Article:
Sunday, November 29, 2009

How And When To Read A Scientific Paper As A Layman

Science is conducted by people, most of whom are bright, a fraction are very bright, and a small fraction are brilliant. These people are, as discussed in the post Peer Review & Skepticism competing for prestige and grant money. The vast majority of papers are rushed at the end to get them ready for presentation at conferences.

The paper publication process starts with publication and presentation at a conference. The paper is distributed to all conference attendees, who hopefully read it before your presentation on it, and there's usually a question and answer phase afterwards.

The paper gets commented on (generally by email) from attendees who read it, went through the presentation, and had questions or insights.

Most paper presenters incorporate those comments into the next draft of the paper (or, sometimes, decide that the line of research needs to be abandoned), and then submit it for peer review and publication in a journal.

Once the paper is in the journal, there will usually be a journal moderated commentary and letters section, where a second round of "let's make sure this says what you think it says" comes into play, usually with responses by the original author put back in.

In a lot of ways, it behaves like USENET discussion groups, but more slowly and with a bit more deliberation in the outcome. (And yes, it has its flame wars and trolls.)

Scientific papers have an abstract, a number of chapters or sections, and a set of end notes. If you're not used to reading them, the abstract is a one or two paragraph summary of what's to be covered in the paper, the notes cover where their sources are, accredit people whose work they've referenced, and sometimes point to "Unpublished Annexes" that give people the ability to dig deeper if they're interested.

This means that - as a layman - you should start reading papers when they have their journal mandated Question and Response come through. This also means, between conference presentations and journal review and question and response that anything that's published within the last 9 months is still probably waiting for that commentary process to run through.

It will also be a difficult read. Most scientists are, to put it mildly, mediocre writers. Science papers also have a particular formalism that makes perfect sense in context, but explains why scientists generally can't write.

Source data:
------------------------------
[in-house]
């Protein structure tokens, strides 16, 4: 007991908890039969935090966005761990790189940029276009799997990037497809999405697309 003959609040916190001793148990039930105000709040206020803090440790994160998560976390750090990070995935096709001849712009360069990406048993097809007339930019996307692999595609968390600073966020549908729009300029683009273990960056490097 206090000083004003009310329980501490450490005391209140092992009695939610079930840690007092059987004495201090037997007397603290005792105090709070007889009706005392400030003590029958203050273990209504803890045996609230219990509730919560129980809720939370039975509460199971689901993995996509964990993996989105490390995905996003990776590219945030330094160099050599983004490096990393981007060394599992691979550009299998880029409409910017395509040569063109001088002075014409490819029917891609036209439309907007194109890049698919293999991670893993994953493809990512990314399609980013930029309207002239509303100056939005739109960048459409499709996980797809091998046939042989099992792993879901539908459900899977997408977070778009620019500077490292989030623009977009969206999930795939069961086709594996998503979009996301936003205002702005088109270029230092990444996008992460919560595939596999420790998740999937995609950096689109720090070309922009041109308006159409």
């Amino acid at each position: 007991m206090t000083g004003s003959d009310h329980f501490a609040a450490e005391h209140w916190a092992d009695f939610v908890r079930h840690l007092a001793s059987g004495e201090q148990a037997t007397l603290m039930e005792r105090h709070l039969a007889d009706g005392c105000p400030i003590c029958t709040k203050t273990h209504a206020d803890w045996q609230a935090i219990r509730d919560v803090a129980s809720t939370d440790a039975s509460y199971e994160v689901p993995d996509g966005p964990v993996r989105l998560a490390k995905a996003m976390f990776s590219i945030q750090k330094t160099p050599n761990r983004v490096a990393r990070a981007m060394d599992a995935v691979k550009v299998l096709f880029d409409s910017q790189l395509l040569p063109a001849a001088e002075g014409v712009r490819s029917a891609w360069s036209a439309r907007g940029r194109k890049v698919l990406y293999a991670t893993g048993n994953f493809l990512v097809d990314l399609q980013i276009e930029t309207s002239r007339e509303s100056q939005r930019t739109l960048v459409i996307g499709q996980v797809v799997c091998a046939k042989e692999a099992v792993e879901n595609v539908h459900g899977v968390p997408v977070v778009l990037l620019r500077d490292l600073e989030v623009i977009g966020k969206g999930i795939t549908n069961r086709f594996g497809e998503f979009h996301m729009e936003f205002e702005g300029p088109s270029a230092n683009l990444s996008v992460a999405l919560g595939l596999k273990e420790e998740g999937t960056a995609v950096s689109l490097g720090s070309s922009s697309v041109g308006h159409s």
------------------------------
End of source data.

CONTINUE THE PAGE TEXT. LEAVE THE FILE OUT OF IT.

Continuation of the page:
The ideal is that the authorial voice comes out to "Experiment X was run in methodologies Y, with results Z, the conclusions derived from the data are ...". This is the near inverse of journalistic writing, where you'd start with the conclusion, work your way through the data gathering, then gloss over the methodologies, and show how the results supported the conclusion.

Just because it's difficult doesn't mean you shouldn't do it, but you should, as a layman, budget time to look over related papers. You cannot read one paper in isolation and get a realistic appreciation of what's going on.

1 comment:

  1. Ken,

    You've got this completely wrong. Papers are not often presented first at conferences. The presentations might be of work in progress or they might be posters, but they are not papers in the usual sense of the term.

    The general sequence, as seen from the outside, is:

    1. Submit to a journal.

    2. Journal accepts for review (or not)

    3. One or more rounds of peer review. This is generally anonymous and secret, but more and more journals, especially those from the EGU, are using an open review process.

    4. At the end of the review process and the accompanying revisions to the paper, it is either accepted for publication or not.

    5. If accepted for publication the paper is published (obviously).

    6. If a reader finds a problem with a paper, they have the option of writing a comment. Comments are generally sent out for review, just as a paper. In addition, the original researcher(s) is given a chance to respond to the comment.

    7. If, and I must heavily emphasize the if, a comment is received and published, this generally closes matters on the paper as far as the journal is concerned. Of course debate may rage in the literature or a paper may just drop out of sight.

    In general I would recommend that laymen, such as myself, limit themselves to papers which have stood the test of time, ie. those which have not been debunked by other papers exploring the same subject or those papers which have been cited many times because they are influential.

    Remember, peer review is necessary but not sufficient condition for a paper to be worth your time.